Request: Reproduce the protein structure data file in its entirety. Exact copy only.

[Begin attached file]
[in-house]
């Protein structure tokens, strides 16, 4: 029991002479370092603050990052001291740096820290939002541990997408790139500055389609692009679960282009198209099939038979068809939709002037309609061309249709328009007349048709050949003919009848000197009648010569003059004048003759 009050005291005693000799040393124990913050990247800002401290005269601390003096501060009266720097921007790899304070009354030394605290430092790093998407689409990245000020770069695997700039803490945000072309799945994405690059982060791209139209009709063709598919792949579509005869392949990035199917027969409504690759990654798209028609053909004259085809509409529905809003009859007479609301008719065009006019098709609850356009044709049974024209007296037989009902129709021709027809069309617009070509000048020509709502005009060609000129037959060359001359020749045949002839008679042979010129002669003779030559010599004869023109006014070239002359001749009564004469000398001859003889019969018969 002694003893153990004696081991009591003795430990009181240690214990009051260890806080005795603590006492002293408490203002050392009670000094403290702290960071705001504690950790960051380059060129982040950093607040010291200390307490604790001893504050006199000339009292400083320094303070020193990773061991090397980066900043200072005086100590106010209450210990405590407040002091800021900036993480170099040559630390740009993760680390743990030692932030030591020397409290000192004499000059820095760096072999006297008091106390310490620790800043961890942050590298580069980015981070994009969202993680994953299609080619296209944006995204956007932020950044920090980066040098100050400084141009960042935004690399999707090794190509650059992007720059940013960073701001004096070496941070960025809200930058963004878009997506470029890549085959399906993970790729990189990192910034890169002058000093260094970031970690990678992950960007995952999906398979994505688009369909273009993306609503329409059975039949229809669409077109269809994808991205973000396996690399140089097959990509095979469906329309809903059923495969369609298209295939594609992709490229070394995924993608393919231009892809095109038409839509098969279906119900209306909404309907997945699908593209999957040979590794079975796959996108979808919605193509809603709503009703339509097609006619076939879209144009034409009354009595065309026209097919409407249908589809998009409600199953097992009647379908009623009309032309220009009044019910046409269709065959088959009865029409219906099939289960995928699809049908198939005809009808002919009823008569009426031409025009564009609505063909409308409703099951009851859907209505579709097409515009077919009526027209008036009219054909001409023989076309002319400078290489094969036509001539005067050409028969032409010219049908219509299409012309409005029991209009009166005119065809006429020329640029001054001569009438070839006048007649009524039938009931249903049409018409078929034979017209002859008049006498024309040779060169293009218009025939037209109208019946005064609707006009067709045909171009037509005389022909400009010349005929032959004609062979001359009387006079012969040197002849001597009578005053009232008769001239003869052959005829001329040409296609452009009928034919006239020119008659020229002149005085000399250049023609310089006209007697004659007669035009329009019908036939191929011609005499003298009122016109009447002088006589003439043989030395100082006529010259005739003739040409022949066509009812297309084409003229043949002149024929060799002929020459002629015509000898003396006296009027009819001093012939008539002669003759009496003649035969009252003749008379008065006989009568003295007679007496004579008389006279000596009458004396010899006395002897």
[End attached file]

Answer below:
[in-house]
């Protein structure tokens, strides 16, 4: 029991002479370092603050990052001291740096820290939002541990997408790139500055389609692009679960282009198209099939038979068809939709002037309609061309249709328009007349048709050949003919009848000197009648010569003059004048003759 009050005291005693000799040393124990913050990247800002401290005269601390003096501060009266720097921007790899304070009354030394605290430092790093998407689409990245000020770069695997700039803490945000072309799945994405690059982060791209139209009709063709598919792949579509005869392949990035199917027969409504690759990654798209028609053909004259085809509409529905809003009859007479609301008719065009006019098709609850356009044709049974024209007296037989009902129709021709027809069309617009070509000048020509709502005009060609000129037959060359001359020749045949002839008679042979010129002669003779030559010599004869023109006014070239002359001749009564004469000398001859003889019969018969 002694003893153990004696081991009591003795430990009181240690214990009051260890806080005795603590006492002293408490203002050392009670000094403290702290960071705001504690950790960051380059060129982040950093607040010291200390307490604790001893504050006199000339009292400083320094303070020193990773061991090397980066900043200072005086100590106010209450210990405590407040002091800021900036993480170099040559630390740009993760680390743990030692932030030591020397409290000192004499000059820095760096072999006297008091106390310490620790800043961890942050590298580069980015981070994009969202993680994953299609080619296209944006995204956007932020950044920090980066040098100050400084141009960042935004690399999707090794190509650059992007720059940013960073701001004096070496941070960025809200930058963004878009997506470029890549085959399906993970790729990189990192910034890169002058000093260094970031970690990678992950960007995952999906398979994505688009369909273009993306609503329409059975039949229809669409077109269809994808991205973000396996690399140089097959990509095979469906329309809903059923495969369609298209295939594609992709490229070394995924993608393919231009892809095109038409839509098969279906119900209306909404309907997945699908593209999957040979590794079975796959996108979808919605193509809603709503009703339509097609006619076939879209144009034409009354009595065309026209097919409407249908589809998009409600199953097992009647379908009623009309032309220009009044019910046409269709065959088959009865029409219906099939289960995928699809049908198939005809009808002919009823008569009426031409025009564009609505063909409308409703099951009851859907209505579709097409515009077919009526027209008036009219054909001409023989076309002319400078290489094969036509001539005067050409028969032409010219049908219509299409012309409005029991209009009166005119065809006429020329640029001054001569009438070839006048007649009524039938009931249903049409018409078929034979017209002859008049006498024309040779060169293009218009025939037209109208019946005064609707006009067709045909171009037509005389022909400009010349005929032959004609062979001359009387006079012969040197002849001597009578005053009232008769001239003869052959005829001329040409296609452009009928034919006239020119008659020229002149005085000399250049023609310089006209007697004659007669035009329009019908036939191929011609005499003298009122016109009447002088006589003439043989030395100082006529010259005739003739040409022949066509009812297309084409003229043949002149024929060799002929020459002629015509000898003396006296009027009819001093012939008539002669003759009496003649035969009252003749008379008065006989009568003295007679007496004579008389006279000596009458004396010899006395002897």